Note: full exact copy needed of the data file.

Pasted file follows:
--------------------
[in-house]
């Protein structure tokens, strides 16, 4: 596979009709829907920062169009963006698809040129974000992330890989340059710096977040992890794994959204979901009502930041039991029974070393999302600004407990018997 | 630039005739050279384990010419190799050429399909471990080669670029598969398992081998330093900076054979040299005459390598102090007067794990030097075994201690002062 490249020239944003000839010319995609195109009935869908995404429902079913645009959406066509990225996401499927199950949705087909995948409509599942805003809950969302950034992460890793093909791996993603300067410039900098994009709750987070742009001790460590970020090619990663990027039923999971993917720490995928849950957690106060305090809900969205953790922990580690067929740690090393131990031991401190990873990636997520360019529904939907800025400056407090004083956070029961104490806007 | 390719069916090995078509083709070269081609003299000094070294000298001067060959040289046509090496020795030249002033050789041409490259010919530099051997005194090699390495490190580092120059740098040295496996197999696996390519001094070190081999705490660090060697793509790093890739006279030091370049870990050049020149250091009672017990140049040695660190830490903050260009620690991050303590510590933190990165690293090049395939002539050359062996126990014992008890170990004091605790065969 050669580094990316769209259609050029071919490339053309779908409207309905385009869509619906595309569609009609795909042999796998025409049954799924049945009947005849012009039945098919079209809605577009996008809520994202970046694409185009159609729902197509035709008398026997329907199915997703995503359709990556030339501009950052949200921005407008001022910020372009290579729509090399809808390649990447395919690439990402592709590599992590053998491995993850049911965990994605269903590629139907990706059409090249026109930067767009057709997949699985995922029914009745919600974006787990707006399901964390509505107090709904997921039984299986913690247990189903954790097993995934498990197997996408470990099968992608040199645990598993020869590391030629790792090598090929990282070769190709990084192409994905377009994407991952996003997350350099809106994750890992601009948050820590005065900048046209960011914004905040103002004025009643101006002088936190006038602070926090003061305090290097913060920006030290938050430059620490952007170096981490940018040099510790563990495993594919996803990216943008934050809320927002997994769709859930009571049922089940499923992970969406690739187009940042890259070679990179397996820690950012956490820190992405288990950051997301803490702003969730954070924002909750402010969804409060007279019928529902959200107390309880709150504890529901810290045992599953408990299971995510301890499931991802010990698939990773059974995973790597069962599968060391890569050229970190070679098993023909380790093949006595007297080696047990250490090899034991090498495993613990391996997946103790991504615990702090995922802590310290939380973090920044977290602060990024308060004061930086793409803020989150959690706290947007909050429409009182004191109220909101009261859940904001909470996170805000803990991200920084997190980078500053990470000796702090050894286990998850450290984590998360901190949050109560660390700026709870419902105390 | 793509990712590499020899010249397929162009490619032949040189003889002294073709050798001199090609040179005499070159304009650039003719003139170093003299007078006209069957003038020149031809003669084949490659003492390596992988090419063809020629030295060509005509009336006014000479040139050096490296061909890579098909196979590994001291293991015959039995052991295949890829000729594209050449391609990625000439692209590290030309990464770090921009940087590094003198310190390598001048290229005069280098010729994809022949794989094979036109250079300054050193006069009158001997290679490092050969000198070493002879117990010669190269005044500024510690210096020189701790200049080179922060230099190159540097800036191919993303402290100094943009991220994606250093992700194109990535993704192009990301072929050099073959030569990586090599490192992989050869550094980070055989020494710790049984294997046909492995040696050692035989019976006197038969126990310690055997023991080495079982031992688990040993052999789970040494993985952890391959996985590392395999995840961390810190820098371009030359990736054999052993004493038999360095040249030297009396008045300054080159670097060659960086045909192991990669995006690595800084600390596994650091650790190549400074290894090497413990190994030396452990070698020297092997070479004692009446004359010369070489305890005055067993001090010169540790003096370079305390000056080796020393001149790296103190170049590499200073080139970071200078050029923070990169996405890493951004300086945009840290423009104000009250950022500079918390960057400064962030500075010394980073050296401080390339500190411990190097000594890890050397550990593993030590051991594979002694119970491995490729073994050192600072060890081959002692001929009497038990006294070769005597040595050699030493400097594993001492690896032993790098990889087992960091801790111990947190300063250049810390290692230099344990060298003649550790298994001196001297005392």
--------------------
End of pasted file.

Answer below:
[in-house]
């Protein structure tokens, strides 16, 4: 596979009709829907920062169009963006698809040129974000992330890989340059710096977040992890794994959204979901009502930041039991029974070393999302600004407990018997 | 630039005739050279384990010419190799050429399909471990080669670029598969398992081998330093900076054979040299005459390598102090007067794990030097075994201690002062 490249020239944003000839010319995609195109009935869908995404429902079913645009959406066509990225996401499927199950949705087909995948409509599942805003809950969302950034992460890793093909791996993603300067410039900098994009709750987070742009001790460590970020090619990663990027039923999971993917720490995928849950957690106060305090809900969205953790922990580690067929740690090393131990031991401190990873990636997520360019529904939907800025400056407090004083956070029961104490806007 | 390719069916090995078509083709070269081609003299000094070294000298001067060959040289046509090496020795030249002033050789041409490259010919530099051997005194090699390495490190580092120059740098040295496996197999696996390519001094070190081999705490660090060697793509790093890739006279030091370049870990050049020149250091009672017990140049040695660190830490903050260009620690991050303590510590933190990165690293090049395939002539050359062996126990014992008890170990004091605790065969 050669580094990316769209259609050029071919490339053309779908409207309905385009869509619906595309569609009609795909042999796998025409049954799924049945009947005849012009039945098919079209809605577009996008809520994202970046694409185009159609729902197509035709008398026997329907199915997703995503359709990556030339501009950052949200921005407008001022910020372009290579729509090399809808390649990447395919690439990402592709590599992590053998491995993850049911965990994605269903590629139907990706059409090249026109930067767009057709997949699985995922029914009745919600974006787990707006399901964390509505107090709904997921039984299986913690247990189903954790097993995934498990197997996408470990099968992608040199645990598993020869590391030629790792090598090929990282070769190709990084192409994905377009994407991952996003997350350099809106994750890992601009948050820590005065900048046209960011914004905040103002004025009643101006002088936190006038602070926090003061305090290097913060920006030290938050430059620490952007170096981490940018040099510790563990495993594919996803990216943008934050809320927002997994769709859930009571049922089940499923992970969406690739187009940042890259070679990179397996820690950012956490820190992405288990950051997301803490702003969730954070924002909750402010969804409060007279019928529902959200107390309880709150504890529901810290045992599953408990299971995510301890499931991802010990698939990773059974995973790597069962599968060391890569050229970190070679098993023909380790093949006595007297080696047990250490090899034991090498495993613990391996997946103790991504615990702090995922802590310290939380973090920044977290602060990024308060004061930086793409803020989150959690706290947007909050429409009182004191109220909101009261859940904001909470996170805000803990991200920084997190980078500053990470000796702090050894286990998850450290984590998360901190949050109560660390700026709870419902105390 | 793509990712590499020899010249397929162009490619032949040189003889002294073709050798001199090609040179005499070159304009650039003719003139170093003299007078006209069957003038020149031809003669084949490659003492390596992988090419063809020629030295060509005509009336006014000479040139050096490296061909890579098909196979590994001291293991015959039995052991295949890829000729594209050449391609990625000439692209590290030309990464770090921009940087590094003198310190390598001048290229005069280098010729994809022949794989094979036109250079300054050193006069009158001997290679490092050969000198070493002879117990010669190269005044500024510690210096020189701790200049080179922060230099190159540097800036191919993303402290100094943009991220994606250093992700194109990535993704192009990301072929050099073959030569990586090599490192992989050869550094980070055989020494710790049984294997046909492995040696050692035989019976006197038969126990310690055997023991080495079982031992688990040993052999789970040494993985952890391959996985590392395999995840961390810190820098371009030359990736054999052993004493038999360095040249030297009396008045300054080159670097060659960086045909192991990669995006690595800084600390596994650091650790190549400074290894090497413990190994030396452990070698020297092997070479004692009446004359010369070489305890005055067993001090010169540790003096370079305390000056080796020393001149790296103190170049590499200073080139970071200078050029923070990169996405890493951004300086945009840290423009104000009250950022500079918390960057400064962030500075010394980073050296401080390339500190411990190097000594890890050397550990593993030590051991594979002694119970491995490729073994050192600072060890081959002692001929009497038990006294070769005597040595050699030493400097594993001492690896032993790098990889087992960091801790111990947190300063250049810390290692230099344990060298003649550790298994001196001297005392």